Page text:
War in Flanders

The governor of Flanders Archduke Albert and the Infanta Clara Eugenia, daughter of Philip II, who had set their hearts on taking Ostend, were delighted at Spinola's success, and it won him a high reputation among the soldiers of the time. At the close of the campaign he went to Spain to meet with the court, then in Valladolid, and make arrangements for the continuation of the war. At Valladolid he insisted on being appointed commander-in-chief in Flanders. By April he was back in Brussels to lead his first campaign. At this period, the wars of the Low Countries consisted almost entirely of sieges, and Spinola made himself famous by the number of places he took in spite of the efforts of Maurice of Nassau to defend them, including heavily fortified Groenlo.[3]

In 1606 he again went to Spain. He was received with much outward honour, and entrusted with a very secret mission to secure the government of Flanders in case of the death of the Archduke or his wife. However he could not obtain the grandeeship which he desired, and was compelled to pledge his entire fortune as security for the expenses of the war before the bankers would advance funds to the Spanish government. He was never repaid, resulting in his complete financial ruin. The Spanish government now had a reason to keep him away from Spain. Until the signing of the Twelve Years' Truce in 1609, he continued to command in the field with general success. After it was signed he retained his post, and had among other duties to conduct the negotiations with France when Henry II de Bourbon, Prince de Condé fled to Flanders with his wife, Charlotte-Marguerite de Montmorency, in order to put her beyond the reach of the admiration of the older Henry IV of France.[3]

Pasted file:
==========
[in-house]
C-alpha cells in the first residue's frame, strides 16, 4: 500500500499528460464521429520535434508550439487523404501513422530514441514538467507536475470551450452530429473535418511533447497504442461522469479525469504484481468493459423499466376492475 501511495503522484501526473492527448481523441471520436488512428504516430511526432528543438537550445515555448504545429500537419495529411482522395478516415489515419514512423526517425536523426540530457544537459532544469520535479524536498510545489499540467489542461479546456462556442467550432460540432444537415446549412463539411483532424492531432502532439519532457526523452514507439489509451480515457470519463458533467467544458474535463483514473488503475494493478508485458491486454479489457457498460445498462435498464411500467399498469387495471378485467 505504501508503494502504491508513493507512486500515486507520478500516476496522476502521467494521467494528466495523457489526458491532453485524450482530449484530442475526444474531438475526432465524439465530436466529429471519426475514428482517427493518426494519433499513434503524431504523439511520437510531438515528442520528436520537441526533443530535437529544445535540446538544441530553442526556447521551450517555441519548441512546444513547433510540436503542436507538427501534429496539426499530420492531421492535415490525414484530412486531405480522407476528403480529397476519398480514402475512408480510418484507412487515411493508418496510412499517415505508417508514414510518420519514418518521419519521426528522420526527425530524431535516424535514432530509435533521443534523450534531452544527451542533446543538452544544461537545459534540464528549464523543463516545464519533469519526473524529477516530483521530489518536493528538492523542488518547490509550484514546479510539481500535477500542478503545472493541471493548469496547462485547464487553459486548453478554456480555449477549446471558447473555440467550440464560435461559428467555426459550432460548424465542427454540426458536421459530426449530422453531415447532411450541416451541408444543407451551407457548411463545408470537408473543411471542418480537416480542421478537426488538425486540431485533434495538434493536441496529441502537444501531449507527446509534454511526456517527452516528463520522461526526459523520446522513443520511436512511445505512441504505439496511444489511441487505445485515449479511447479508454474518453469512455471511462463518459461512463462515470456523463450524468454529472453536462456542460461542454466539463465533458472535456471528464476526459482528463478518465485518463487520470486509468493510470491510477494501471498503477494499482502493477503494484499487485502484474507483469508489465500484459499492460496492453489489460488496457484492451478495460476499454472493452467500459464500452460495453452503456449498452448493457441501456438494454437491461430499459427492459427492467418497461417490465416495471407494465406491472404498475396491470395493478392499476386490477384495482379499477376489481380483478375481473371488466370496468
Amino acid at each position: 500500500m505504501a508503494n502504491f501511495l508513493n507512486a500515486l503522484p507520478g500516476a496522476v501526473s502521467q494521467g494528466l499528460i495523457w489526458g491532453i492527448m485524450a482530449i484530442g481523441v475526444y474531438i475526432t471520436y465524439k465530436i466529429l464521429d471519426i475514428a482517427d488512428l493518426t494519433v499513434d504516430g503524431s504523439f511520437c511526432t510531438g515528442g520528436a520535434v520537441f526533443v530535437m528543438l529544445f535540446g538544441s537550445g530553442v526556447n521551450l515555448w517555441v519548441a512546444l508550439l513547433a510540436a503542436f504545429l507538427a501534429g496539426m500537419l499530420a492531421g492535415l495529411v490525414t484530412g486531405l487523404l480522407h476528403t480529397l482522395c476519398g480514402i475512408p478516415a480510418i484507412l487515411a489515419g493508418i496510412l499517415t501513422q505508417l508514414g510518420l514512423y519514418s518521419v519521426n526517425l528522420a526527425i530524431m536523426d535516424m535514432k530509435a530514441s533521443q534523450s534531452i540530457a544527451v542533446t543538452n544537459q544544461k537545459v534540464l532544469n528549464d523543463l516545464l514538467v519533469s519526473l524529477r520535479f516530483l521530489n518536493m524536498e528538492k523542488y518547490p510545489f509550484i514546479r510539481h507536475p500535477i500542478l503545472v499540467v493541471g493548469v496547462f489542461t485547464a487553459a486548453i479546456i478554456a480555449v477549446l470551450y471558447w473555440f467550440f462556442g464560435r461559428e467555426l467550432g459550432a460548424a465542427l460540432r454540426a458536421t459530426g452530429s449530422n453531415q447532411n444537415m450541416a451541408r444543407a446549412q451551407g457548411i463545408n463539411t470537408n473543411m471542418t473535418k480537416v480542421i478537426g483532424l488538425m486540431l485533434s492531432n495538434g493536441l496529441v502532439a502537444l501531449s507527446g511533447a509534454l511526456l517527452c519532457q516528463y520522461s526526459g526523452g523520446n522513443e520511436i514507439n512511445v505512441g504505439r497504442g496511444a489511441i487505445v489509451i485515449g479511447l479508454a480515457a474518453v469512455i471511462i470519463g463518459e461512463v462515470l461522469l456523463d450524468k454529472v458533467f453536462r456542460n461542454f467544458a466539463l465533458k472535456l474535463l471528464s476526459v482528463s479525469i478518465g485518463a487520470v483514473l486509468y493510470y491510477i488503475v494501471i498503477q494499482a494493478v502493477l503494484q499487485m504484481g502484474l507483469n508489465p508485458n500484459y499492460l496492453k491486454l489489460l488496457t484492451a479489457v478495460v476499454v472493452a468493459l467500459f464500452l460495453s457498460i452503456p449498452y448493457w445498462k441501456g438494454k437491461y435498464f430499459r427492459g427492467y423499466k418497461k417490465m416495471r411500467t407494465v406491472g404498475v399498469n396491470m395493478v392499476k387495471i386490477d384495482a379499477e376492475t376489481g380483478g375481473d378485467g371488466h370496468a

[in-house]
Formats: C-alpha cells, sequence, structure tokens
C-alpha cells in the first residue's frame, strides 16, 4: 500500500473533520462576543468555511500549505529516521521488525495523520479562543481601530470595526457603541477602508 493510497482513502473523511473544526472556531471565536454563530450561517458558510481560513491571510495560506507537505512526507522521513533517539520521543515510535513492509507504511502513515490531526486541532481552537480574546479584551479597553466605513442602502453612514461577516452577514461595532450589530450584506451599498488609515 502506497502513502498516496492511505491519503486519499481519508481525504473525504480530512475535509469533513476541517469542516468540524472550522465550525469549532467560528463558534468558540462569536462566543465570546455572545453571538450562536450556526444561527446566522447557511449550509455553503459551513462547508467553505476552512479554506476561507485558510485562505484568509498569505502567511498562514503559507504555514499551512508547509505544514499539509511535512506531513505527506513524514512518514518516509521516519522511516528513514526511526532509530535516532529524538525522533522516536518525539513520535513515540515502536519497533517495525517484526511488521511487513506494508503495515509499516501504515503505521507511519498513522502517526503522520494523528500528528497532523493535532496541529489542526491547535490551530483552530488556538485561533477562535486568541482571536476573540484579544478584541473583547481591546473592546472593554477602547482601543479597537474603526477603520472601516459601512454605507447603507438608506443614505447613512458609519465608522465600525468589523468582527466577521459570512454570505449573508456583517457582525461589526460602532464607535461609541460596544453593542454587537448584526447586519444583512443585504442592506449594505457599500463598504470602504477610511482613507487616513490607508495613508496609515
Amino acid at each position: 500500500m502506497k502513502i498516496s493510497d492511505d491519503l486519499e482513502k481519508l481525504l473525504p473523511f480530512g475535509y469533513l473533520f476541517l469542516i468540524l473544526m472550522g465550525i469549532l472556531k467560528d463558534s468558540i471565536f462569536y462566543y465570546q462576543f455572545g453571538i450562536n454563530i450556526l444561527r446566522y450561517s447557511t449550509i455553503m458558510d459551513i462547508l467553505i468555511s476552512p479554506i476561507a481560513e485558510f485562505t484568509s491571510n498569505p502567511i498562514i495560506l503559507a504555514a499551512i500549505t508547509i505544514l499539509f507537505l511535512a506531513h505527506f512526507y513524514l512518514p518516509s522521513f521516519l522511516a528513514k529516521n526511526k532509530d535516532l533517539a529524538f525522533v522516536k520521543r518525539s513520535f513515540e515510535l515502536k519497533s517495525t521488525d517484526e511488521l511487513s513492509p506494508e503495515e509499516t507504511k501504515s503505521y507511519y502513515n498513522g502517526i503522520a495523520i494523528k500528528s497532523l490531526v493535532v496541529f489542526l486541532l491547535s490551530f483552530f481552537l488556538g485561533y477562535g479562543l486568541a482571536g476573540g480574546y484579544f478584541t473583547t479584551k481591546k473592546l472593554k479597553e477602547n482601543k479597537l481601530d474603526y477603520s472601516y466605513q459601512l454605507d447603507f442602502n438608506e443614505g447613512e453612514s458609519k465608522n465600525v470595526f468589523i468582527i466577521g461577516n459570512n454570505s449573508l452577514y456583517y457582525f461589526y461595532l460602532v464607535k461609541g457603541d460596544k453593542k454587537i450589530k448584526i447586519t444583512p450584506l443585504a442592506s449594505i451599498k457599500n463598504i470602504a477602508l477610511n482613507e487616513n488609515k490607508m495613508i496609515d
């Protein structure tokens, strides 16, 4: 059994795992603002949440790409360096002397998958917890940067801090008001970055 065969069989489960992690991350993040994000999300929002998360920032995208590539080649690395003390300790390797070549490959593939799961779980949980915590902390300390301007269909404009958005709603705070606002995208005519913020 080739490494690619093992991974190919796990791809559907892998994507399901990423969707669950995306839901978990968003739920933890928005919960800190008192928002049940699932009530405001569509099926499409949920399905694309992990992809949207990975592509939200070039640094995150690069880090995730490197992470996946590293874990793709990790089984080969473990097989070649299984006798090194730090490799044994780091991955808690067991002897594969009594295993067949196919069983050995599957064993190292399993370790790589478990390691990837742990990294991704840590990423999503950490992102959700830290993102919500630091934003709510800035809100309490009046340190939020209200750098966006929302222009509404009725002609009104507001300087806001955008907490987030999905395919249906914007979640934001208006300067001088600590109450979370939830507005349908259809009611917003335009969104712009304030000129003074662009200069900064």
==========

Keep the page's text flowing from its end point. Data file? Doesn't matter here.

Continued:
By 1611 Spinola's financial ruin was complete, but he was given the aristocratic title, a Grandeza, which he had sought. In 1614 he was involved with operations connected with the settlement of Cleves and Jülich. From 1620 to 1622, in the Thirty Years' War, he led the Palatinate campaign in the Lower Palatinate, which included the capture of many towns and villages, including Drais, and was rewarded with the rank of Captain-General.[3]

After the renewal of the war in the Low Countries in 1621 he had the most renowned victory of his career, the capture of Breda. Success came after a long siege (28 August 1624  5 June 1625), in spite of the objections of Philip IV of Spain, who thought the siege was too risky and expensive, and the strenuous efforts of Maurice of Nassau, Prince of Orange to save it. The surrender of Breda is the subject of a famous painting by Velázquez, known as Las Lanzas.[3]

Capture of Breda

Engraving of Ambrogio Spinola
Flag of a Tercio of Spinola in 1621.

Spinola captured the city after a prolonged siege. After its surrender, he gave safe passage to its leaders and soldiers, who were allowed to leave the city with their banners and arms. An extraordinary and magnanimous gesture that made Spinola famous throughout Europe. The gesture was understood as true Christian benevolence. It is this benevolence that is depicted in Velázquez' work. Spinola famously argued that "El valor del vencido es la gloria del vencedor" ("The valor of the defeated is the glory of the victor").[5] The taking of Breda was the culmination of Spinola's career. Utter want of money paralysed the Spanish government, and the new favourite, Olivares, was jealous of the general. Spinola could not prevent Frederick Henry of Nassau from taking Groll (or Groenlo) in 1627, a good set-off for Breda. In January 1628 he left for Spain, resolved not to resume the command in Flanders unless security was given him for the support of his army. At Madrid he had to endure much insolence from Olivares, who endeavoured to make him responsible for the loss of Groll. Spinola was resolute not to return to Flanders.[3]